Middle school is like a school dance everyday. To the chaperone, everyone sparkles and shines.


Awkward moments don’t go unnoticed, but smiles, silliness and friendly laughter more than balance the humiliation. Sometimes there are tears in the punch bowl. Sometimes the rhythm isn’t right. Students miss a step. But at the end of the day, the chaperone has seen more good than bad. The chaperone cleans up and hangs more twinkling stars in anticipation of the next dance.

Middle school is like a school dance everyday. To the students, everyone sparkles and shines more than them. Awkward moments don’t go unnoticed.


They are replayed again and again like a bad song that lingers on the mind. Smiles, silliness and friendly laughter are often lost to insecurities and fear of the next song. Sometimes there are tears in the punch bowl. When the rhythm isn’t right, everyone notices because everyone is watching. At the end of the day, the students only want to be part of the crowd. The students go home obsessing over rhythm and shine as they anxiously await the next dance.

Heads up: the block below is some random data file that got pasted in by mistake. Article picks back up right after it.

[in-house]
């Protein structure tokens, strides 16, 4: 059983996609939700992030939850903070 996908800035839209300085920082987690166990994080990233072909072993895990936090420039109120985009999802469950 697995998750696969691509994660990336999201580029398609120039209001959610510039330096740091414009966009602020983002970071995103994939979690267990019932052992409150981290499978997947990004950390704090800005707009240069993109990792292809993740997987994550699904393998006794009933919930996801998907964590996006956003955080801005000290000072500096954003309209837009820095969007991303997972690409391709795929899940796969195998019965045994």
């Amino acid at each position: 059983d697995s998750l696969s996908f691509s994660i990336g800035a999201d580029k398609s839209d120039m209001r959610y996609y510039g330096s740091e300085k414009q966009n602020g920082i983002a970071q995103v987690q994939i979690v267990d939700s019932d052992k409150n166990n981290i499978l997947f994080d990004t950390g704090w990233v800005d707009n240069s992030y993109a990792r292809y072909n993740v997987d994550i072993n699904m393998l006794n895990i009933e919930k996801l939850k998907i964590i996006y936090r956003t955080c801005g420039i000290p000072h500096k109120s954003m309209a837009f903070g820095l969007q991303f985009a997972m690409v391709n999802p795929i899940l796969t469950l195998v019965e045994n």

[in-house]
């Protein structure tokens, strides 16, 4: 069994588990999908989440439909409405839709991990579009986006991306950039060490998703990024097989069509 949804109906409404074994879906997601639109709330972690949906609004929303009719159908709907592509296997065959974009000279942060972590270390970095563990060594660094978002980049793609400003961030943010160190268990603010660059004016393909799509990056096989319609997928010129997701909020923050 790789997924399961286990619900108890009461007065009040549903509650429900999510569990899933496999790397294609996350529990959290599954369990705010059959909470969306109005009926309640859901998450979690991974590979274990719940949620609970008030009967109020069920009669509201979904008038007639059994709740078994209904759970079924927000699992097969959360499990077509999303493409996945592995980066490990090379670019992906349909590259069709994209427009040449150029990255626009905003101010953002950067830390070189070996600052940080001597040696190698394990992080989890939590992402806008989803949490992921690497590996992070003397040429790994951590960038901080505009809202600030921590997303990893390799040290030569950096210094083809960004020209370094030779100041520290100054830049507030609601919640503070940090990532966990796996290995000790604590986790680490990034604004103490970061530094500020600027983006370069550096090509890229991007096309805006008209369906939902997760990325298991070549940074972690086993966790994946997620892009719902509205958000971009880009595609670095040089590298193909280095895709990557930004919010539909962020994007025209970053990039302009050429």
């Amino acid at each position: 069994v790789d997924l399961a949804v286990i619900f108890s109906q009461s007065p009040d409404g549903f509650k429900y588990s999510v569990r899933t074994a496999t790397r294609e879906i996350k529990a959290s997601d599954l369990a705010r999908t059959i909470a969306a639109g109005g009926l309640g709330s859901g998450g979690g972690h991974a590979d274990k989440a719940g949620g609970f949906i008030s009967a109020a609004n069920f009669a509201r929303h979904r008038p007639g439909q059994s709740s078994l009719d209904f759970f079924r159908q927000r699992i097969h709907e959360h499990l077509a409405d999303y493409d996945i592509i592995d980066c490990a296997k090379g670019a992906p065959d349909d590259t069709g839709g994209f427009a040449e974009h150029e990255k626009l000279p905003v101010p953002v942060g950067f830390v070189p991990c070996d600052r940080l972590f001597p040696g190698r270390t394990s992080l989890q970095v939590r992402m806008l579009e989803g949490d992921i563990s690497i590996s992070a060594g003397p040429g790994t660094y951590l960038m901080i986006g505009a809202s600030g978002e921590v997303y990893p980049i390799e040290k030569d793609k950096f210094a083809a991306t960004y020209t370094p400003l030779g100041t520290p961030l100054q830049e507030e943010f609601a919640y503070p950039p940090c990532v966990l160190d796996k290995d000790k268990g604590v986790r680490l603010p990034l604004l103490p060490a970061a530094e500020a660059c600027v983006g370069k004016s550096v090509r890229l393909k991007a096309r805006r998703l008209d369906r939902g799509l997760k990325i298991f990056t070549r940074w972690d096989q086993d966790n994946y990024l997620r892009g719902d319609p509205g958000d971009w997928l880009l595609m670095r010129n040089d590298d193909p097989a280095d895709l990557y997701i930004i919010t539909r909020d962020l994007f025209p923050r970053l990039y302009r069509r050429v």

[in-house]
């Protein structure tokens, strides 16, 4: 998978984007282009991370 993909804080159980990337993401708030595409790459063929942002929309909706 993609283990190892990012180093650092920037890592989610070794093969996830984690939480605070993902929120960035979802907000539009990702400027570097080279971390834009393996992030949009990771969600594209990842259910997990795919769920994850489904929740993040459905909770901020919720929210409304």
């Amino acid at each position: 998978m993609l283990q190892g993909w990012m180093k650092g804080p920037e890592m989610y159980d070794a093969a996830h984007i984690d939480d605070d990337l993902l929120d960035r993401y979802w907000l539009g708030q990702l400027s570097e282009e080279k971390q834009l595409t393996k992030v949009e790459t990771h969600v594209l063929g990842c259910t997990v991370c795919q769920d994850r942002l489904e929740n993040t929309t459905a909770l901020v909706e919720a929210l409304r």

Perception is everything. Often one side is blind to the other, incapable of seeing below the surface or beyond the insecurities.


Right now, I find that perception is the thing I struggle with the most in my manuscript. As a teacher, and a one-time middle school student, I see both sides of the dance.

I know that one side would relate more to my potential readers, but there is a blindness there that I want to enlighten. To maintain integrity and truth of character, perception must be handled lightly. It must not stray too far from the age.

Finding that balance of perception has become my dance, where I seek to find a rhythm and shine.